Anzansi Family Program
Principal Investigator: Ozge Sensoy Bahar, PhD
Study Aims: ANZANSI is two-year study that seeks to pilot test the feasibility of an innovative combination intervention program amongst adolescent girls at risk of dropping out of school in Northern Ghana. By promoting financial stability and addressing mental health, this study seeks to address the increasing numbers of unaccompanied minors migrating from rural to urban areas searching for better economic opportunities. The study will evaluate child development outcomes including: school attendance, intention to independently migrate, family financial stability, psychosocial and mental health functioning, and family cohesion.
Study Design:The study uses a cluster randomized control design to recruit 100 adolescent girls, ages 11-14, who are at risk of dropping out of school from 10 primary schools, and their caregivers (n=10 schools; n=100 adolescent girls and their caregivers). The girls will be assigned to two study conditions: a control group (n=5 schools; n=50 adolescent girls and their caregivers) receiving usual care bolstered with provision of notebooks and school lunches for children enrolled in rural schools in Northern Ghana; and a treatment group (n=5 schools; n=50 adolescent girls and their caregivers) receiving a combination intervention (family economic empowerment (EE) + multiple family group (MFG)).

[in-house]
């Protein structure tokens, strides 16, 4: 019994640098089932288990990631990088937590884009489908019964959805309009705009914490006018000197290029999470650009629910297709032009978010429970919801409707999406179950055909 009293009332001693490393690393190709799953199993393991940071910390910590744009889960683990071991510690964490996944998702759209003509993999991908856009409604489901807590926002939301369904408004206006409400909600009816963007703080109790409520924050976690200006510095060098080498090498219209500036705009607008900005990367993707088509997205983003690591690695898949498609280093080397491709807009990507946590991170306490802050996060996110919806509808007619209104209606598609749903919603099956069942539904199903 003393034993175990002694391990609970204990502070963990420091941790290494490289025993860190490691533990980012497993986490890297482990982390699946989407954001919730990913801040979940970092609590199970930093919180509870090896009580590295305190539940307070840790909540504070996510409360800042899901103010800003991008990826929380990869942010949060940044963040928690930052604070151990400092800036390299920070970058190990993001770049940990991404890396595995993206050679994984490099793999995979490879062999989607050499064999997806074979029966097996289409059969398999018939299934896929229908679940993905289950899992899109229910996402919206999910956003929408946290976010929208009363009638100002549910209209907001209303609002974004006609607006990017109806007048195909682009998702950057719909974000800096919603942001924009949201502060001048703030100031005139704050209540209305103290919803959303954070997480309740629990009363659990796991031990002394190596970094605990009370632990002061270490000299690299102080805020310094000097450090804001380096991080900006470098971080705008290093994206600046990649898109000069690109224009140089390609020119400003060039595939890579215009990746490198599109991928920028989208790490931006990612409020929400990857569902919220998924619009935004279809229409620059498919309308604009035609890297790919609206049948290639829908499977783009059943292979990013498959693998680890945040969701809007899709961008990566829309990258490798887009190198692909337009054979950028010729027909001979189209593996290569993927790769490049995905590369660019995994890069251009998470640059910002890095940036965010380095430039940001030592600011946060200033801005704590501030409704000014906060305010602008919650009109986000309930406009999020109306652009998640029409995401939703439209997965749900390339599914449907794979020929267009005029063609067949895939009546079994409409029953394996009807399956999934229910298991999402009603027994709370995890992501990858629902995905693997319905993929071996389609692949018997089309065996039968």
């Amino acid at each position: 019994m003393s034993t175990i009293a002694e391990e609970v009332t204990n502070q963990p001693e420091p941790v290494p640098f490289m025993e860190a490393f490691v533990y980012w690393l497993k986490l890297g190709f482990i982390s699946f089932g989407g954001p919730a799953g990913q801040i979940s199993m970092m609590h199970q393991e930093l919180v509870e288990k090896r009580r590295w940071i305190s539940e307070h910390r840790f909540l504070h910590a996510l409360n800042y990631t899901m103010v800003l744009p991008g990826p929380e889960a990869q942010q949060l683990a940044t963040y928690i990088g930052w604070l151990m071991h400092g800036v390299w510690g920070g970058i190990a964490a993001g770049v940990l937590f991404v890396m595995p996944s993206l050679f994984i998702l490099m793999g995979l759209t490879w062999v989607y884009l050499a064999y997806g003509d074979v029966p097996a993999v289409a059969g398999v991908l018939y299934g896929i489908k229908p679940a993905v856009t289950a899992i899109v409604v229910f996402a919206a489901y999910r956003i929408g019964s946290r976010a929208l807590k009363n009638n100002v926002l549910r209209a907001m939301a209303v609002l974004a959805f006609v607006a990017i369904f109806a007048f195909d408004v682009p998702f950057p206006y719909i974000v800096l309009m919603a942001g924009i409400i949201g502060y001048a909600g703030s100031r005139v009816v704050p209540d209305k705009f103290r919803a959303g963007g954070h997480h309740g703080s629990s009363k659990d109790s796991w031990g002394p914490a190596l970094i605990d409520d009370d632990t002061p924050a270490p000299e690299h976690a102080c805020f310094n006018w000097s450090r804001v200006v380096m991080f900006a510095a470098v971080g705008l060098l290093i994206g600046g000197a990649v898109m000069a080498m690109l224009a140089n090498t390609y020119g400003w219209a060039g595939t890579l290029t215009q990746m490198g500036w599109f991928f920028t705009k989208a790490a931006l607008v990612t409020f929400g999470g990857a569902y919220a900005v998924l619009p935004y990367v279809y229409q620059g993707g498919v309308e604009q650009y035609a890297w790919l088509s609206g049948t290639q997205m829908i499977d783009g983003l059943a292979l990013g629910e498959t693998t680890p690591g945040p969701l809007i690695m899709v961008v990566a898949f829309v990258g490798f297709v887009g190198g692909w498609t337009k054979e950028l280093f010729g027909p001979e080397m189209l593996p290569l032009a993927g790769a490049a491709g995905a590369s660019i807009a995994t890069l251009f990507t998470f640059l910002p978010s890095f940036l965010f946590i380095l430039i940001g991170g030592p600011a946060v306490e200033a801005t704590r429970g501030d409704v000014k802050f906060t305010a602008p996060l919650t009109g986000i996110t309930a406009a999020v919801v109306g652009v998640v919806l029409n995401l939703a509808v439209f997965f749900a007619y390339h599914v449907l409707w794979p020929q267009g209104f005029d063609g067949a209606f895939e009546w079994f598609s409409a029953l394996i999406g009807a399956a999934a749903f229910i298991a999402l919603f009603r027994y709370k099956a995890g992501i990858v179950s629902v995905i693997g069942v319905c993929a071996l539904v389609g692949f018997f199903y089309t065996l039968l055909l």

Study Interventions: ANZANZI combines two evidence-informed approaches 1) a family-level EE aimed at strengthening financial stability in poor households through the use of matched child development accounts (CDA) using a 1:2 match rate, financial workshops, and income-generating trainings and mentorship; and 2) a family-based MFG intervention focused on addressing family functioning and beliefs around girls’ education, gender norms, and labor.